You may have seen people fold a perfectly thin slice of pizza in half before taking a bite. This is a New Yorker technique through and through. The dough of NY pizza is very pliable and can easily fold in half without breaking. This way, your slice of pizza can more easily be eaten on the run. No matter your toppings, sauce, or cheese, NY pizza always has a thin crust that can be folded and enjoyed!

Making Your Own NY Pizza Dough

new york style pizza dough proofed 1.42.1

You don’t have to travel all the way to New York City just to enjoy a slice of pizza! It is worth the trip, but you can also make NY-style pizza in the comfort of your own kitchen. Even if you do not have pizza-making experience, no worries! Making your own New York pizza dough is very straightforward. Our specific recipe is created so that you can make the dough and cook your pizza on the same day.


You will need only a few ingredients for this New York Style pizza dough, but each should be of high quality for the dough to have the most flavor.

Ready these ingredients when making this recipe:

  • 500 g bread flour
  • 325 g water (85-95 degrees F)  
  • 10 g* diastatic malt (optional). Aids in browning for use in home ovens
  • 8-15* g sugar *NOTE: If you do not use the diastatic malt in this recipe, increase to 15g sugar. If you use the malt, decrease to 8g sugar.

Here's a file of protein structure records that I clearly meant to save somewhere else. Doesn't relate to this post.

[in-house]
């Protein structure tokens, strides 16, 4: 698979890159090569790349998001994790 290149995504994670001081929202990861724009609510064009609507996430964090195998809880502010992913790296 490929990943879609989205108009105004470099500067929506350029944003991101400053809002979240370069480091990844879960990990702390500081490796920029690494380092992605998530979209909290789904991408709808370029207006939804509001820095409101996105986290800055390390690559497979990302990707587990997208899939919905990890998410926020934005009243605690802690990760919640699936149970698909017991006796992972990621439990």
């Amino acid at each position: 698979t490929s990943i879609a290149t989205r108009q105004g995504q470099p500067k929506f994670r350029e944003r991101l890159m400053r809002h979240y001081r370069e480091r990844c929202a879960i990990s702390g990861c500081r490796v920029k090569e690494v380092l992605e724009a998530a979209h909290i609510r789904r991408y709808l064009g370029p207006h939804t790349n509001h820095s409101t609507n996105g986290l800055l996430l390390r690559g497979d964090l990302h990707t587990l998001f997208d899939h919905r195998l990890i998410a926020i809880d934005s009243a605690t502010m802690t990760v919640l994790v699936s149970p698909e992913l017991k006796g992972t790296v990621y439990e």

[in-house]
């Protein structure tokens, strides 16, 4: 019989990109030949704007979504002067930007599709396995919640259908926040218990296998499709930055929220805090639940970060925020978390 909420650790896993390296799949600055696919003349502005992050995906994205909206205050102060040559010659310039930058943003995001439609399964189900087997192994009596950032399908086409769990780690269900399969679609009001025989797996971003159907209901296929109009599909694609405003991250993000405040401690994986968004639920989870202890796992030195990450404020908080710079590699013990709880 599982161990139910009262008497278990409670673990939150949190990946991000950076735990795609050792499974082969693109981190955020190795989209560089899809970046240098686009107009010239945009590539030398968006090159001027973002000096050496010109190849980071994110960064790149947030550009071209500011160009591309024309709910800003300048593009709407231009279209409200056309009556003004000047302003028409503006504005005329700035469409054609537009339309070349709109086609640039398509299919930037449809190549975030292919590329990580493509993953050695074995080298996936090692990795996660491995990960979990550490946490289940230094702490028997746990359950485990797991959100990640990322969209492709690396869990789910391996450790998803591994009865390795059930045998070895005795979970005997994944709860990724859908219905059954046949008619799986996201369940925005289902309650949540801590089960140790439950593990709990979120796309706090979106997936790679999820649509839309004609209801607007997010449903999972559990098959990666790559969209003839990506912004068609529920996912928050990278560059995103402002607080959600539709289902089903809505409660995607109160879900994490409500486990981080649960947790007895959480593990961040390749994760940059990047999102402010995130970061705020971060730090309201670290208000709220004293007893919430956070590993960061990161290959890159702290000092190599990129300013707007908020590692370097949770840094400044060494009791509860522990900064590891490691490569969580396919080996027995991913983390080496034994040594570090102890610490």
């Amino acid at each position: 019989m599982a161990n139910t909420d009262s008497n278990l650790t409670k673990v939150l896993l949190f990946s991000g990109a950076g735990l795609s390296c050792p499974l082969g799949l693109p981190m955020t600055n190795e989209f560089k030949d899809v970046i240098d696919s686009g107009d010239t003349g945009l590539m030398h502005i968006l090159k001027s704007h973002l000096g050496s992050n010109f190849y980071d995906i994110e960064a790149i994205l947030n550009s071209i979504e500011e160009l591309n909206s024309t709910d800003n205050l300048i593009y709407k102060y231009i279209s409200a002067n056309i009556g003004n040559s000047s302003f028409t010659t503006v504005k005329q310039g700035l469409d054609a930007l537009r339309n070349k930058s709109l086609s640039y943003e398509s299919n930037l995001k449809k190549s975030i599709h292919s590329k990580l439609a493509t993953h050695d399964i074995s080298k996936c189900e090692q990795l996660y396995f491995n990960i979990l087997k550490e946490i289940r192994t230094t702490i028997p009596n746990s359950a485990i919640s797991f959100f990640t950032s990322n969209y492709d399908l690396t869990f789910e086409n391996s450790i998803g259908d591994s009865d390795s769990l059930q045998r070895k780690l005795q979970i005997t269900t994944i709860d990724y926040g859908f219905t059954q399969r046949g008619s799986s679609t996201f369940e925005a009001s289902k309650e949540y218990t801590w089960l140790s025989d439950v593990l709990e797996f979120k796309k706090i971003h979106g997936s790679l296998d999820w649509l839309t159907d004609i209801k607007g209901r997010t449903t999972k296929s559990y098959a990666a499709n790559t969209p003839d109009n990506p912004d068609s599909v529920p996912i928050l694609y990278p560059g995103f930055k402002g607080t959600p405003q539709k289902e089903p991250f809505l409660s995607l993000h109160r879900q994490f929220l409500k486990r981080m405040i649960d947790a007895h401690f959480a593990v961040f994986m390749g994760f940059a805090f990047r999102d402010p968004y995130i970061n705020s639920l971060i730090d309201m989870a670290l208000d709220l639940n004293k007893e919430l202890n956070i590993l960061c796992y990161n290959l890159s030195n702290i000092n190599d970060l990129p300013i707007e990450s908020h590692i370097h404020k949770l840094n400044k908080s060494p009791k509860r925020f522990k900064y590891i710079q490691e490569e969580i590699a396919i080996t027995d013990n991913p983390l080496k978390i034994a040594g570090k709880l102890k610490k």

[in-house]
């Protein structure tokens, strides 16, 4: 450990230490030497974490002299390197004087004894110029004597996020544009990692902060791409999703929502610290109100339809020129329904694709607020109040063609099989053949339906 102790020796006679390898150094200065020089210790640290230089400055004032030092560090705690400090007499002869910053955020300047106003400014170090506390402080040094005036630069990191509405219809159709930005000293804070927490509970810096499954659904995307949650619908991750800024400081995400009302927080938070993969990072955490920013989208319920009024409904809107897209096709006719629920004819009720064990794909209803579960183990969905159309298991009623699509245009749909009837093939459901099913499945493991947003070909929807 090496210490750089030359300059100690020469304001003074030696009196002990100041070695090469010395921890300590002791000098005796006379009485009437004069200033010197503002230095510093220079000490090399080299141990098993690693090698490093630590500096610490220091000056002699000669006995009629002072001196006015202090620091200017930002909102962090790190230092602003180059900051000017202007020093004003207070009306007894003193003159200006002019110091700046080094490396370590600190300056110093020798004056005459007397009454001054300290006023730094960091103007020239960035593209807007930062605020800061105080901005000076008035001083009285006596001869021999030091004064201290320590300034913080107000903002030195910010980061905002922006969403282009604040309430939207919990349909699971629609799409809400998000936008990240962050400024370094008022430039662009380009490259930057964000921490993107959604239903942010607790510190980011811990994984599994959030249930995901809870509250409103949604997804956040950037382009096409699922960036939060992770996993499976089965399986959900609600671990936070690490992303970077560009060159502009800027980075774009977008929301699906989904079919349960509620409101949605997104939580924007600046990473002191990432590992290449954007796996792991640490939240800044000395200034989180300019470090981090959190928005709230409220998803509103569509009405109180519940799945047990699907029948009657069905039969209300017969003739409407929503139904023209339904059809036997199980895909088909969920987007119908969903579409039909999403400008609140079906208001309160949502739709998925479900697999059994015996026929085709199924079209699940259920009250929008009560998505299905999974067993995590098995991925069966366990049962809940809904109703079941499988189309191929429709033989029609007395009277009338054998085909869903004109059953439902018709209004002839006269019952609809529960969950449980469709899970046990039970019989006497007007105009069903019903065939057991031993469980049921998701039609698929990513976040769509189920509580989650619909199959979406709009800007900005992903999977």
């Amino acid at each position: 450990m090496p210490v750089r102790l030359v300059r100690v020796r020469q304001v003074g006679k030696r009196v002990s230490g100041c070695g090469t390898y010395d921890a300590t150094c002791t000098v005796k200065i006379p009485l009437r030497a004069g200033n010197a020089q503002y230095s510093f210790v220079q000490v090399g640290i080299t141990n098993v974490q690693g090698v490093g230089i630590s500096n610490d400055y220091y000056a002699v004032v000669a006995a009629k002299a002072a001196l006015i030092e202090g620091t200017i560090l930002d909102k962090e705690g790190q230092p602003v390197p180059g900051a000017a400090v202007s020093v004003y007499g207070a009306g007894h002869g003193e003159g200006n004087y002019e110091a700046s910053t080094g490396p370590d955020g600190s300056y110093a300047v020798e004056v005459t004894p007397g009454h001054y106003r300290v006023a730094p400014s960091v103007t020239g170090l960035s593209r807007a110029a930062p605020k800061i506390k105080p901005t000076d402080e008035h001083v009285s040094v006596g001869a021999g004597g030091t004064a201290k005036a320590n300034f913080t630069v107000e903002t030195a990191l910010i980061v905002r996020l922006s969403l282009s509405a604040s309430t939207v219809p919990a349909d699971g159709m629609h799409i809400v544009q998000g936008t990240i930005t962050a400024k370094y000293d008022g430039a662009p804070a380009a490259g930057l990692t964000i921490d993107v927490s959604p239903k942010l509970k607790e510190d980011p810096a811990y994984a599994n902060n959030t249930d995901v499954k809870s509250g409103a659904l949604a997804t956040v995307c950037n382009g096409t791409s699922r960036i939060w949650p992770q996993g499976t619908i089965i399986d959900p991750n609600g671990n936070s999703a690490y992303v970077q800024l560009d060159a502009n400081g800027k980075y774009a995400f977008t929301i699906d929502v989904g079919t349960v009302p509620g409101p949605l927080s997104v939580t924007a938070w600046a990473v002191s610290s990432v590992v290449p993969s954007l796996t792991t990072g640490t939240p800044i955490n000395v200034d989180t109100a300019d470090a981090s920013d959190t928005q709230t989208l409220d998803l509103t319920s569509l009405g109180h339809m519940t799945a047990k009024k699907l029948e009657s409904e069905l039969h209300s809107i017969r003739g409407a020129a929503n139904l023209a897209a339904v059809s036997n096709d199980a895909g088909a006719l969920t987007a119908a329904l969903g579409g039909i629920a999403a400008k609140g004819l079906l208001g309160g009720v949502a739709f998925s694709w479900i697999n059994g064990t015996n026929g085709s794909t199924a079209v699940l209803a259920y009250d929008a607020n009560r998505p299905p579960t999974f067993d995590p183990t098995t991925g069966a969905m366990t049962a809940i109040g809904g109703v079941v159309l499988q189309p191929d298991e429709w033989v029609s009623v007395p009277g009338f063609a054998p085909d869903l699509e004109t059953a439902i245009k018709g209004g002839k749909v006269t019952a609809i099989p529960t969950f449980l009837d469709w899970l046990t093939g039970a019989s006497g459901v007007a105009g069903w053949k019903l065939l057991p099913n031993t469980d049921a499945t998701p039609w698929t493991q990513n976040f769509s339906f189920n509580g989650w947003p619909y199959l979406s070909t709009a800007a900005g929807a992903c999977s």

• 9 g salt
  • 2 g instant yeast
  • 15 g olive oil


You will find a bit more hydration (65%) within this pizza dough recipe that you may use for a Neapolitan, which can use as little as 55-60%. The high water content leads to a more hydrated dough, which is exactly what you want in a perfect New York pizza crust. The more hydrated the dough is, the better foldability it will have when eating. 

A well-hydrated dough will also stretch very thin, which is an imperative characteristic of any NY pizza. Unlike pan pizza from Detroit, or deep-dish pizza from Chicago, New York pizza is rolled and stretched as thin as possible. Oftentimes, the cheese is just as thick as the crust itself!


Much like Neapolitan pizza dough, the longer you proof your dough, the more flavorful it becomes – up to a point. Once your dough ingredients are mixed together, you will need to proof your dough so that it can rise and the yeast can become active. The longer the ferment, the more flavor your crust will have.

ny dough stretching 1.47.1

The long ferment time is much like a Neapolitan-style crust because it proofs for 24-48 hours in the fridge, followed by a room temp ferment. The refrigerator is a cool, controlled environment making the fermentation slow down to avoid over-proofing yet still developing great flavor. This method is super easy, as long as you have the time to wait.

Let’s Get Cooking!